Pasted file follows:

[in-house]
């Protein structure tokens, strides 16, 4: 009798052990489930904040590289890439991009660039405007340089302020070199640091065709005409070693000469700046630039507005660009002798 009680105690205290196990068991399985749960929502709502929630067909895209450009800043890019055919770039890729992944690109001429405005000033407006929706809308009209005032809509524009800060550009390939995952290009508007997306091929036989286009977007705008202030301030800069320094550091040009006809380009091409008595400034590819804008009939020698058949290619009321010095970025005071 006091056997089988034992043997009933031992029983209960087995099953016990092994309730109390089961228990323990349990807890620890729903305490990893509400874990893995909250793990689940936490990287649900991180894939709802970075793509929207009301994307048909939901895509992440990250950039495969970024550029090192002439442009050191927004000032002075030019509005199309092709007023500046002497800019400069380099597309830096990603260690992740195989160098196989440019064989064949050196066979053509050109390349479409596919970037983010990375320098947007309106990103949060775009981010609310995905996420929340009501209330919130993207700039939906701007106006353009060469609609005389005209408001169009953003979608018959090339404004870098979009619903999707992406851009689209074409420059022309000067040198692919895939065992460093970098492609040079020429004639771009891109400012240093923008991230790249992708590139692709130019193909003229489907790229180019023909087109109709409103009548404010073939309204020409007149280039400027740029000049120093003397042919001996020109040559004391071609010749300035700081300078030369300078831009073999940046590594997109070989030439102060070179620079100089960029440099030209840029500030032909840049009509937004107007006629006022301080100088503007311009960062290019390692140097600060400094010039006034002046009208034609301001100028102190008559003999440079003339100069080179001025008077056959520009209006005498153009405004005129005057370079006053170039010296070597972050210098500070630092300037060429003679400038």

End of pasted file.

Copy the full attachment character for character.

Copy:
[in-house]
């Protein structure tokens, strides 16, 4: 009798052990489930904040590289890439991009660039405007340089302020070199640091065709005409070693000469700046630039507005660009002798 009680105690205290196990068991399985749960929502709502929630067909895209450009800043890019055919770039890729992944690109001429405005000033407006929706809308009209005032809509524009800060550009390939995952290009508007997306091929036989286009977007705008202030301030800069320094550091040009006809380009091409008595400034590819804008009939020698058949290619009321010095970025005071 006091056997089988034992043997009933031992029983209960087995099953016990092994309730109390089961228990323990349990807890620890729903305490990893509400874990893995909250793990689940936490990287649900991180894939709802970075793509929207009301994307048909939901895509992440990250950039495969970024550029090192002439442009050191927004000032002075030019509005199309092709007023500046002497800019400069380099597309830096990603260690992740195989160098196989440019064989064949050196066979053509050109390349479409596919970037983010990375320098947007309106990103949060775009981010609310995905996420929340009501209330919130993207700039939906701007106006353009060469609609005389005209408001169009953003979608018959090339404004870098979009619903999707992406851009689209074409420059022309000067040198692919895939065992460093970098492609040079020429004639771009891109400012240093923008991230790249992708590139692709130019193909003229489907790229180019023909087109109709409103009548404010073939309204020409007149280039400027740029000049120093003397042919001996020109040559004391071609010749300035700081300078030369300078831009073999940046590594997109070989030439102060070179620079100089960029440099030209840029500030032909840049009509937004107007006629006022301080100088503007311009960062290019390692140097600060400094010039006034002046009208034609301001100028102190008559003999440079003339100069080179001025008077056959520009209006005498153009405004005129005057370079006053170039010296070597972050210098500070630092300037060429003679400038």